for War Economy in case of war, and he tried to get that
  away from me, as he was only too anxious to get everyone
  under his control. As long as I had the position of
  Minister of Economics, I certainly objected to that."

You made that statement?

A. I believe that is correct.

Q. Yes, and then you describe your last visit to him after
Luther, for two
months, had endeavoured to unite Goering and yourself.

A. That is a mistake; that is Hitler, and not Luther.

Q. Very well.
You described it as follows
  
  "Then I had a last talk with Goering, and at the end of
  this talk Goering said, 'But I must have the right to
  give orders to you.' Then I said, 'Not to me, but to my
  successor.' I have never taken orders from Goering, and I
  would never have done it because he was a fool in
  economics and I knew something about it, at least.
  
  "Question: Well, I gather that was a culminating,
  progressive, personal business between you and Goering.
  That seems perfectly obvious.
  
  "Answer: Certainly."

Is that correct

A. Yes, certainly.

Q. And then the interrogator went on:

  "Let us look into the duties of that job for a moment and
  see what he was trying to take away from you. There are
  only two possibilities, as it has been explained to me;
  if I am wrong, correct me. One would be the preparation
  for a mobilization, and the other would, be the actual
  taking charge of this in the event of war. Otherwise, the
  post had no meaning. So the things you resisted his
  taking away from you, as I see it, were the right to be
  in charge of the preparation for mobilization, and
  secondly, the right to control in the
  event of war."
  
  "Answer: Correct."

Did you give that testimony?

A. Please, Mr. Justice Jackson, you are confusing the events
in relation to time. The differences with Goering about this
so-called Plenipotentiary for War Economy occurred in the
winter 1936-1937; and the so-called last conversation with
Goering which you have just mentioned took place in
November, 1937. I stated, I believe in January, 1937, that I
was prepared to turn over the office and the activity as
Plenipotentiary for War Economy immediately to Goering. That
can be found in the memorandum from the Jodl Diary, which
has been frequently mentioned here.

                                                   [Page 52]

At that time the War Ministry, and Blomberg in particular,
asked to have me kept in the position of Plenipotentiary for
War Economy, since I was the Minister of Economics, and as
long as I was the Minister of Economics. You can find the
correspondence about that, which I think has already been
submitted by you to the Tribunal.

Well, all right; I think the dates appear in your testimony.
I am not concerned at the moment with the sequence of
events, I am concerned with the functions that you were
quarrelling over, and which you described in your
interrogations. And the questions and answers which I read
to you are correct; those are the answers you made at the
time, are they not?

A. Yes, but I must say the following: If you ask me about
these different phases, it will give an entirely different
picture if you do not separate the different periods. You
cannot mention events of January and November in the same
breath and then ask me if that is correct. That is not
correct.

Q. Well, let us find out what is wrong about this, if
anything.

When was your last conversation with Goering in which you
told him he would give orders to your successor but not to
you?

A. November, 1937.

Q. Now, the question as to the duties of the job has nothing
to do with relation to time, has it? That is, the
Plenipotentiary for War, the disagreement between you and
Goering, and, in order to make it perfectly clear, I will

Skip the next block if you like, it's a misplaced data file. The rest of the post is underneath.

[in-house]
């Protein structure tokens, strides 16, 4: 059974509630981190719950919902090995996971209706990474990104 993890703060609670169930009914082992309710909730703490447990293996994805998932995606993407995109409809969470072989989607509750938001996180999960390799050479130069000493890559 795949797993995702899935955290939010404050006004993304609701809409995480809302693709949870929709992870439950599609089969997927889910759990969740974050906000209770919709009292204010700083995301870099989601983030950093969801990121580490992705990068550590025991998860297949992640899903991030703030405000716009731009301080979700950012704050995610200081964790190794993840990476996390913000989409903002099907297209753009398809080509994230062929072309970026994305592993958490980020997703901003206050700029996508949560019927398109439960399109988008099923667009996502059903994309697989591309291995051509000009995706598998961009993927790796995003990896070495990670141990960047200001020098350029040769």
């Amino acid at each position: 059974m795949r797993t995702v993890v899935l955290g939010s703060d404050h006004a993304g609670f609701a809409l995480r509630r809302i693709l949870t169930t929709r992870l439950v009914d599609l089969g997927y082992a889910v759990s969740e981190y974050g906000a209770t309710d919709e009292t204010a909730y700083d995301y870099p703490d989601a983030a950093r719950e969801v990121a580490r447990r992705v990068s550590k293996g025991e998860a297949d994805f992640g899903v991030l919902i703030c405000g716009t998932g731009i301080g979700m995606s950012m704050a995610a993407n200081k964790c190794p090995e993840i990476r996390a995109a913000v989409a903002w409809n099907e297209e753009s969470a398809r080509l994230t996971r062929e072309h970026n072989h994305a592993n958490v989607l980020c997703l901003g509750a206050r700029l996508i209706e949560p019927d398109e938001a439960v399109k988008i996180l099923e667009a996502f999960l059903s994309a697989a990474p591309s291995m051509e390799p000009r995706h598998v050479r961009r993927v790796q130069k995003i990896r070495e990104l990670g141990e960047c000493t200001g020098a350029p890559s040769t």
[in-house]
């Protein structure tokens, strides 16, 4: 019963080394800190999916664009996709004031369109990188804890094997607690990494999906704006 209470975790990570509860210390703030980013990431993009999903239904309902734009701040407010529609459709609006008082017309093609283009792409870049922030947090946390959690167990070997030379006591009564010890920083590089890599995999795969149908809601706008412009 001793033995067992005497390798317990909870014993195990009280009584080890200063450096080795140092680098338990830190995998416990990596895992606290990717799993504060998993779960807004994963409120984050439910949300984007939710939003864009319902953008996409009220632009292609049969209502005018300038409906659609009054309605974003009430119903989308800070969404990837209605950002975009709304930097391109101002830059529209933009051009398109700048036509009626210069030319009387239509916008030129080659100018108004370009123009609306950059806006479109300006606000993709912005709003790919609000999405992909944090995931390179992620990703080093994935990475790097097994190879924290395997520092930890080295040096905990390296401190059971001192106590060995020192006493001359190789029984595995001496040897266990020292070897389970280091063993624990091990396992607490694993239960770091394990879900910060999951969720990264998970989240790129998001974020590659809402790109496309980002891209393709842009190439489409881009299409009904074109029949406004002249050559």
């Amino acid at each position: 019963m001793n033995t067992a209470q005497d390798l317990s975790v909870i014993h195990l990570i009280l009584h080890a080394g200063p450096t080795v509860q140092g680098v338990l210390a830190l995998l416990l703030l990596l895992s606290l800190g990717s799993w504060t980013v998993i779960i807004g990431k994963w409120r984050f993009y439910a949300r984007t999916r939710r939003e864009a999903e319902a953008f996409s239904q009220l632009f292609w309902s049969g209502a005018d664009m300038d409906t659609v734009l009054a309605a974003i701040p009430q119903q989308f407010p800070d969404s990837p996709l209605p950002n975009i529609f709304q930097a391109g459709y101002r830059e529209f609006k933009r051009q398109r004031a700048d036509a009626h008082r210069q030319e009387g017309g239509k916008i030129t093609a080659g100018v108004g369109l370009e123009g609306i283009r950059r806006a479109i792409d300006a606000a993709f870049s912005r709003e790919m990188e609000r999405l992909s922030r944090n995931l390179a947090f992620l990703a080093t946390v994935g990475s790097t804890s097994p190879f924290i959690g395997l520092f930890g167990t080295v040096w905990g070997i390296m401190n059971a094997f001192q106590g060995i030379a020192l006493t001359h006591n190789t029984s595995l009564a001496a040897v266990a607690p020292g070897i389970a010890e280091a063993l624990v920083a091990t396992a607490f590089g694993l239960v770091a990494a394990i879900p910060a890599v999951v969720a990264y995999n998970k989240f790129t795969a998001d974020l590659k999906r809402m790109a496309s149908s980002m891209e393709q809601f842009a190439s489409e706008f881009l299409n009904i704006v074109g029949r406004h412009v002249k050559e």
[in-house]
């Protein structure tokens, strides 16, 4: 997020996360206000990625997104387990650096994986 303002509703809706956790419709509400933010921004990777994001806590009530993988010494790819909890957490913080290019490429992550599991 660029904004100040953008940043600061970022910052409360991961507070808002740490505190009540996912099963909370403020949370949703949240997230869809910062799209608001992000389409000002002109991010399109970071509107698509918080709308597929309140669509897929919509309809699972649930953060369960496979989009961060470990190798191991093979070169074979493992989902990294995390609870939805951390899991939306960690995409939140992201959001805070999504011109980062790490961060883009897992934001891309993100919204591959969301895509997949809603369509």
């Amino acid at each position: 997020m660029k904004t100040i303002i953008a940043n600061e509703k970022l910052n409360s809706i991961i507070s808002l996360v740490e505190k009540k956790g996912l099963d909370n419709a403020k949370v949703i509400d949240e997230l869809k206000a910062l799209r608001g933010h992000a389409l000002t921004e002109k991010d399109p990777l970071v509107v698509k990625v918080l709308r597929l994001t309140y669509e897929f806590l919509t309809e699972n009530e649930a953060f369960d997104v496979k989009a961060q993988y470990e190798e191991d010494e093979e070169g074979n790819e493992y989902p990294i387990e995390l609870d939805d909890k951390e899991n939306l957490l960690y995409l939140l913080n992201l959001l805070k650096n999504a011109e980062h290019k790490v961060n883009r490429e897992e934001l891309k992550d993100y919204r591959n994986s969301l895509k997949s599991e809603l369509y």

read this question and answer to you again, and I am not
concerned with time, I am concerned with your description of
the job.

  "Question: Let us look into the duties of that job for a
  moment and see what he was trying to take away from you.
  Now, there are only two possibilities, as it has been
  explained to me, if I am wrong, correct me. One would be
  the preparation for a mobilization, and the other would
  be the actual taking charge of this in the event of war.
  Otherwise the post had no meaning. So the things you
  resisted his taking away from you, as I see it, were the
  right to be in charge of the preparation for mobilization
  and, secondly, the right to control in the event of war."

And you answered, "correct," did you not?

A. This difference -

Q. Can you answer me first as to whether you did give that
answer to that question, that it was correct?

A. Yes, the minutes are correct. And now I should like -

Q. All right.

A. But now please let me finish.

Q. All right, go ahead with your explanation.

A. Yes. Now I wish to say that that disagreement between
Goering and myself had absolutely nothing to do with the
conversation of November, and that it was not even a
disagreement, between Goering and myself. That difference
which you have just read about occurred in January, 1937,
but it was not at all a difference of opinion between
Goering and myself, because I said immediately, "Take the
post of Plenipotentiary for War Economy away from me and
turn it over to Goering." And the War Ministry, that is,
Herr von Blomberg, protested against this, not I. I was
delighted to turn over that office to Goering.

Q. Is there anything in writing about that, Dr. Schacht?

A. The documents which you have submitted here. I would like
to ask my counsel to look for these documents and to present
them during the re-examination. They have been submitted by
the prosecution.

Q. Now, is it not a fact that your controversy with Goering
was a controversy of a personal character between you and
him for control, and not a controversy as to the question of
armament? You both wanted to rearm as rapidly as possible.

A. I do not want to continue that play with words as to
whether it was personal or anything else, Mr. Justice
Jackson. I had a difference of opinion with Goering

                                                   [Page 53]

on this matter, and if you ask whether it was on armament,
speed, or expense, I reply that I had great difficulty with
Goering in regard to these points.

I have never denied that I wanted to rearm in order to gain
equality of position for Germany. I never wanted to go any
further than that. Goering wanted to go further, and here is
one difference which cannot be overlooked.